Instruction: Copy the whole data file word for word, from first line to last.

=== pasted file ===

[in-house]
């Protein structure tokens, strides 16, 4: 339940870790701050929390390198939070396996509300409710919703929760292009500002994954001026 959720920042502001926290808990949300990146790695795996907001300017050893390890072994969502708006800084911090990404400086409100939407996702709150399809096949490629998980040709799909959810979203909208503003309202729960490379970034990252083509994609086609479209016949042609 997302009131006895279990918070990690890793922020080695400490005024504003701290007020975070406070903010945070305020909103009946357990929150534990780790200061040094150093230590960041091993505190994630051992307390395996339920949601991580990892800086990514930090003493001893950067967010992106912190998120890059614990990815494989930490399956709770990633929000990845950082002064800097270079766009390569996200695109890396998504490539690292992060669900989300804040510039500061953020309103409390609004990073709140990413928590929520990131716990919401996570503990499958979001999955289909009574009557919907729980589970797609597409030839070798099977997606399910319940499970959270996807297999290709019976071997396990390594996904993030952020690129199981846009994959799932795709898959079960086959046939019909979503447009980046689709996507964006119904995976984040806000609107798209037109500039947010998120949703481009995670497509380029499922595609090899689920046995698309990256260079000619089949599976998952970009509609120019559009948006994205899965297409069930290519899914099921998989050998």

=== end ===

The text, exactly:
[in-house]
């Protein structure tokens, strides 16, 4: 339940870790701050929390390198939070396996509300409710919703929760292009500002994954001026 959720920042502001926290808990949300990146790695795996907001300017050893390890072994969502708006800084911090990404400086409100939407996702709150399809096949490629998980040709799909959810979203909208503003309202729960490379970034990252083509994609086609479209016949042609 997302009131006895279990918070990690890793922020080695400490005024504003701290007020975070406070903010945070305020909103009946357990929150534990780790200061040094150093230590960041091993505190994630051992307390395996339920949601991580990892800086990514930090003493001893950067967010992106912190998120890059614990990815494989930490399956709770990633929000990845950082002064800097270079766009390569996200695109890396998504490539690292992060669900989300804040510039500061953020309103409390609004990073709140990413928590929520990131716990919401996570503990499958979001999955289909009574009557919907729980589970797609597409030839070798099977997606399910319940499970959270996807297999290709019976071997396990390594996904993030952020690129199981846009994959799932795709898959079960086959046939019909979503447009980046689709996507964006119904995976984040806000609107798209037109500039947010998120949703481009995670497509380029499922595609090899689920046995698309990256260079000619089949599976998952970009509609120019559009948006994205899965297409069930290519899914099921998989050998």